Reporters 'can cover Burma trial'

Aung San Suu Kyi is being held at the Insein prison in Rangoon

Officials in Burma have unexpectedly announced that a group of journalists will be able to cover the trial of opposition leader Aung San Suu Kyi.

Diplomats will also be allowed to observe the trial, in what a BBC correspondent says is a rare concession to world opinion.
International leaders have criticised the trial, which opened behind closed doors on Monday amid tight security.

Aung San Suu Kyi is charged with breaking the terms of her house arrest.
The pro-democracy leader, who is 63 and in frail health, has been in detention without being charged for more than 13 of the past 19 years.
Ms Suu Kyi's latest period of detention was scheduled to expire on 27 May, and many observers see the case as a pretext to ensure she is still in detention during next year's elections.
She is currently being held and tried at the notorious Insein prison in Rangoon.

A Burmese official was quoted by AFP news agency as saying 10 journalists from local and foreign news organisations would be able "to get news from the trial" on Wednesday afternoon but that photos and video footage would still be banned.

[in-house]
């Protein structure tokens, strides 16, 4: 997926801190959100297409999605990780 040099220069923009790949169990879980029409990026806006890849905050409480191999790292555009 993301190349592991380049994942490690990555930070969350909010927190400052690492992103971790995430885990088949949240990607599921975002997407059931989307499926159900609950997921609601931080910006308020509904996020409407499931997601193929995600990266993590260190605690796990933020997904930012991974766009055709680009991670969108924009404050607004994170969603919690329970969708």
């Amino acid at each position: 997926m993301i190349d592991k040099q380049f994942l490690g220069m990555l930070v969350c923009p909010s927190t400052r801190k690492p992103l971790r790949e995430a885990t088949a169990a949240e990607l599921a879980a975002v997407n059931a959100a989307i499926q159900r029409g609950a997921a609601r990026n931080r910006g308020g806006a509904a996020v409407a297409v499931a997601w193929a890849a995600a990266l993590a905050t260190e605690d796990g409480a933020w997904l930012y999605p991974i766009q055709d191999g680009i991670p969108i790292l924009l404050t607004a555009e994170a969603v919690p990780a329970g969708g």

Embassies were informed that they could send one official - a change from the situation on Monday, when several European diplomats tried to enter the trial but were denied access.
The ambassadors of Thailand, Singapore and Russia would also be allowed to meet Ms Suu Kyi after Wednesday's hearing, unnamed diplomatic sources were quoted as saying.

The BBC's South East Asia correspondent Jonathan Head says that holding the hearings in secret, inside the country's top-security prison, has provoked particular condemnation.

On Tuesday South East Asian leaders expressed "grave concern" about the trial.
The statement from the Asean group warned that the "honour and credibility" of Burma's government were at stake.

Ms Suu Kyi, along with two female assistants, is accused of violating the terms of her house arrest after a US man, John Yettaw, swam to her lakeside home earlier this month.
Mr Yettaw is also facing charges.

The government plans to call 22 witnesses to support its case.
Five have already testified that Mr Yettaw swam across the lake that backs onto Ms Suu Kyi's home, and was arrested as he left, after being allowed to stay two nights.

Ms Suu Kyi's lawyer has argued that he was uninvited, and was only allowed to stay after pleading exhaustion from his midnight swim.
Ms Suu Kyi's National League for Democracy (NLD) party won democratic elections in 1990, but the military never allowed the party to govern.

1988: Military junta comes to power after crushing pro-democracy uprising
1989: Martial law declared; opposition NLD leader Aung San Suu Kyi put under house arrest
1990: NLD wins elections; result rejected by the ruling junta
1995: Suu Kyi released from house arrest, but movements restricted
Sept 2000: Put under house arrest again when she tried to defy travel restrictions
May 2002: Released unconditionally
May 2003: Detained after clash between NLD and government forces
Sept 2003: Allowed home after operation, but under effective house arrest. In the years since, the orders for her detention periodically renewed

Profile: Aung San Suu Kyi
Inside Burma's Insein prison

BBC News